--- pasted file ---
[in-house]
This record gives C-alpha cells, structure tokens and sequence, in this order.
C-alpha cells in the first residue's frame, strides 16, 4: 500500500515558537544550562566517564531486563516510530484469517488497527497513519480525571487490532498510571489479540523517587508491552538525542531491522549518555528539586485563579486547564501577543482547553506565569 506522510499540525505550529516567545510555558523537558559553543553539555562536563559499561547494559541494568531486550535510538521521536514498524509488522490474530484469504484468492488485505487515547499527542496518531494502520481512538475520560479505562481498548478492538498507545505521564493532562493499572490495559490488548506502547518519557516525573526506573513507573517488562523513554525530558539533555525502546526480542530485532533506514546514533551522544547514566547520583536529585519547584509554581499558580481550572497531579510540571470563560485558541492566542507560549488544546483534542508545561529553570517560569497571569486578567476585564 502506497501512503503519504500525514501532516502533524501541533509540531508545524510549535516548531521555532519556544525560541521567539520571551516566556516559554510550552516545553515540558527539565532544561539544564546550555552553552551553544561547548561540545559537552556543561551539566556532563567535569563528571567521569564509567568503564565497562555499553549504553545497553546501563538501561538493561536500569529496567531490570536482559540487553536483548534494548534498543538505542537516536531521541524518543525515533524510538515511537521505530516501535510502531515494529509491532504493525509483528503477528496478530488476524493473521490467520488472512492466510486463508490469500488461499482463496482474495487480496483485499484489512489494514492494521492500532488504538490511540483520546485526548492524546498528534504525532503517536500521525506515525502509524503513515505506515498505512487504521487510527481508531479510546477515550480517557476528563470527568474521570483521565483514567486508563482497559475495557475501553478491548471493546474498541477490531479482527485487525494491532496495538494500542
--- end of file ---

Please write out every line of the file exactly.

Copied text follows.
[in-house]
This record gives C-alpha cells, structure tokens and sequence, in this order.
C-alpha cells in the first residue's frame, strides 16, 4: 500500500515558537544550562566517564531486563516510530484469517488497527497513519480525571487490532498510571489479540523517587508491552538525542531491522549518555528539586485563579486547564501577543482547553506565569 506522510499540525505550529516567545510555558523537558559553543553539555562536563559499561547494559541494568531486550535510538521521536514498524509488522490474530484469504484468492488485505487515547499527542496518531494502520481512538475520560479505562481498548478492538498507545505521564493532562493499572490495559490488548506502547518519557516525573526506573513507573517488562523513554525530558539533555525502546526480542530485532533506514546514533551522544547514566547520583536529585519547584509554581499558580481550572497531579510540571470563560485558541492566542507560549488544546483534542508545561529553570517560569497571569486578567476585564 502506497501512503503519504500525514501532516502533524501541533509540531508545524510549535516548531521555532519556544525560541521567539520571551516566556516559554510550552516545553515540558527539565532544561539544564546550555552553552551553544561547548561540545559537552556543561551539566556532563567535569563528571567521569564509567568503564565497562555499553549504553545497553546501563538501561538493561536500569529496567531490570536482559540487553536483548534494548534498543538505542537516536531521541524518543525515533524510538515511537521505530516501535510502531515494529509491532504493525509483528503477528496478530488476524493473521490467520488472512492466510486463508490469500488461499482463496482474495487480496483485499484489512489494514492494521492500532488504538490511540483520546485526548492524546498528534504525532503517536500521525506515525502509524503513515505506515498505512487504521487510527481508531479510546477515550480517557476528563470527568474521570483521565483514567486508563482497559475495557475501553478491548471493546474498541477490531479482527485487525494491532496495538494500542